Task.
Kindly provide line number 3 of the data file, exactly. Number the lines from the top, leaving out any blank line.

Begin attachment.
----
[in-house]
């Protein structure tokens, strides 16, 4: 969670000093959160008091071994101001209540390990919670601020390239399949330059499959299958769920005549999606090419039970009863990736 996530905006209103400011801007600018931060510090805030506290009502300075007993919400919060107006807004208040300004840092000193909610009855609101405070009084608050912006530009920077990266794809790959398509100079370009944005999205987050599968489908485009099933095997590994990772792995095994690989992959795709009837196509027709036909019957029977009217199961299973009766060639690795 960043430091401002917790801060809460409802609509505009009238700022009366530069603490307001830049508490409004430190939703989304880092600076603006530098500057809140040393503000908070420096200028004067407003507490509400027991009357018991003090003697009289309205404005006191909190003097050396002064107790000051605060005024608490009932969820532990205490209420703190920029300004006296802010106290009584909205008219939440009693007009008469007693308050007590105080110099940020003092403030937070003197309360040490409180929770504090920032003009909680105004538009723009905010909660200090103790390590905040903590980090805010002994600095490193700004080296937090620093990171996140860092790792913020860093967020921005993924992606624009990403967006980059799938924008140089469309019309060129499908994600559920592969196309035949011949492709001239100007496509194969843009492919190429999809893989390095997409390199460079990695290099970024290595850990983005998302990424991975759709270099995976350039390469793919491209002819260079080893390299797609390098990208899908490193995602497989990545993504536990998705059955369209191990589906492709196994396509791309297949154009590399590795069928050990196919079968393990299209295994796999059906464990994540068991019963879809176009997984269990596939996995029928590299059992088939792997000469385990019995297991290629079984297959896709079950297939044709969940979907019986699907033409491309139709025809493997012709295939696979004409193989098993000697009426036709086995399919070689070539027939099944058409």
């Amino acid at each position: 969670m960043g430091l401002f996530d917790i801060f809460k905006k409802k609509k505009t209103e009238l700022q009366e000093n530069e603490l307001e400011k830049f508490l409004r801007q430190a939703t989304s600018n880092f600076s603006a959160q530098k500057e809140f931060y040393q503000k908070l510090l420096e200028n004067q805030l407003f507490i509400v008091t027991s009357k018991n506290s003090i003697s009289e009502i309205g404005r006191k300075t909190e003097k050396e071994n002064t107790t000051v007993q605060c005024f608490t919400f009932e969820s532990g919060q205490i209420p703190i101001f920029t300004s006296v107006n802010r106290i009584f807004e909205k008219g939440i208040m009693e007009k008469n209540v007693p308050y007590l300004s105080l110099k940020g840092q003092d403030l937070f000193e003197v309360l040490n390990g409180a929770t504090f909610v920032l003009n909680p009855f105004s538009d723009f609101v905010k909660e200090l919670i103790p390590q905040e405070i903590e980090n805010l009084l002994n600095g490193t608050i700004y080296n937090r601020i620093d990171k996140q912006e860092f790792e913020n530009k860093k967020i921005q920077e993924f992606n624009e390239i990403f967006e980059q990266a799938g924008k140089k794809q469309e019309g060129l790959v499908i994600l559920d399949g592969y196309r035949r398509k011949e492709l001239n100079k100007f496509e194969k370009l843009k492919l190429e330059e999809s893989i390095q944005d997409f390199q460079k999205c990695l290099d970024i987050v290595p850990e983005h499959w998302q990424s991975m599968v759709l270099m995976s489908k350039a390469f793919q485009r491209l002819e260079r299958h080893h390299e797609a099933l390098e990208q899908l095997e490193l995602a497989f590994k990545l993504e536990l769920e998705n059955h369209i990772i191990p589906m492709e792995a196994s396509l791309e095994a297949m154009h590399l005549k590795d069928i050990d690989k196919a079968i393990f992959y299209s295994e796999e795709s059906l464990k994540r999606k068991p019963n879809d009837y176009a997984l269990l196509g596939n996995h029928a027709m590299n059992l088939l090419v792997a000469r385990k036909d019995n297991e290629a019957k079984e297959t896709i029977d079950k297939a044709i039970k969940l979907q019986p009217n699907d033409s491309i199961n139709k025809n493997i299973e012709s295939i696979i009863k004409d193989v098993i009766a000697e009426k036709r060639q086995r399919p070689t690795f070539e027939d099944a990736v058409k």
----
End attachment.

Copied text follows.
């Amino acid at each position: 969670m960043g430091l401002f996530d917790i801060f809460k905006k409802k609509k505009t209103e009238l700022q009366e000093n530069e603490l307001e400011k830049f508490l409004r801007q430190a939703t989304s600018n880092f600076s603006a959160q530098k500057e809140f931060y040393q503000k908070l510090l420096e200028n004067q805030l407003f507490i509400v008091t027991s009357k018991n506290s003090i003697s009289e009502i309205g404005r006191k300075t909190e003097k050396e071994n002064t107790t000051v007993q605060c005024f608490t919400f009932e969820s532990g919060q205490i209420p703190i101001f920029t300004s006296v107006n802010r106290i009584f807004e909205k008219g939440i208040m009693e007009k008469n209540v007693p308050y007590l300004s105080l110099k940020g840092q003092d403030l937070f000193e003197v309360l040490n390990g409180a929770t504090f909610v920032l003009n909680p009855f105004s538009d723009f609101v905010k909660e200090l919670i103790p390590q905040e405070i903590e980090n805010l009084l002994n600095g490193t608050i700004y080296n937090r601020i620093d990171k996140q912006e860092f790792e913020n530009k860093k967020i921005q920077e993924f992606n624009e390239i990403f967006e980059q990266a799938g924008k140089k794809q469309e019309g060129l790959v499908i994600l559920d399949g592969y196309r035949r398509k011949e492709l001239n100079k100007f496509e194969k370009l843009k492919l190429e330059e999809s893989i390095q944005d997409f390199q460079k999205c990695l290099d970024i987050v290595p850990e983005h499959w998302q990424s991975m599968v759709l270099m995976s489908k350039a390469f793919q485009r491209l002819e260079r299958h080893h390299e797609a099933l390098e990208q899908l095997e490193l995602a497989f590994k990545l993504e536990l769920e998705n059955h369209i990772i191990p589906m492709e792995a196994s396509l791309e095994a297949m154009h590399l005549k590795d069928i050990d690989k196919a079968i393990f992959y299209s295994e796999e795709s059906l464990k994540r999606k068991p019963n879809d009837y176009a997984l269990l196509g596939n996995h029928a027709m590299n059992l088939l090419v792997a000469r385990k036909d019995n297991e290629a019957k079984e297959t896709i029977d079950k297939a044709i039970k969940l979907q019986p009217n699907d033409s491309i199961n139709k025809n493997i299973e012709s295939i696979i009863k004409d193989v098993i009766a000697e009426k036709r060639q086995r399919p070689t690795f070539e027939d099944a990736v058409k």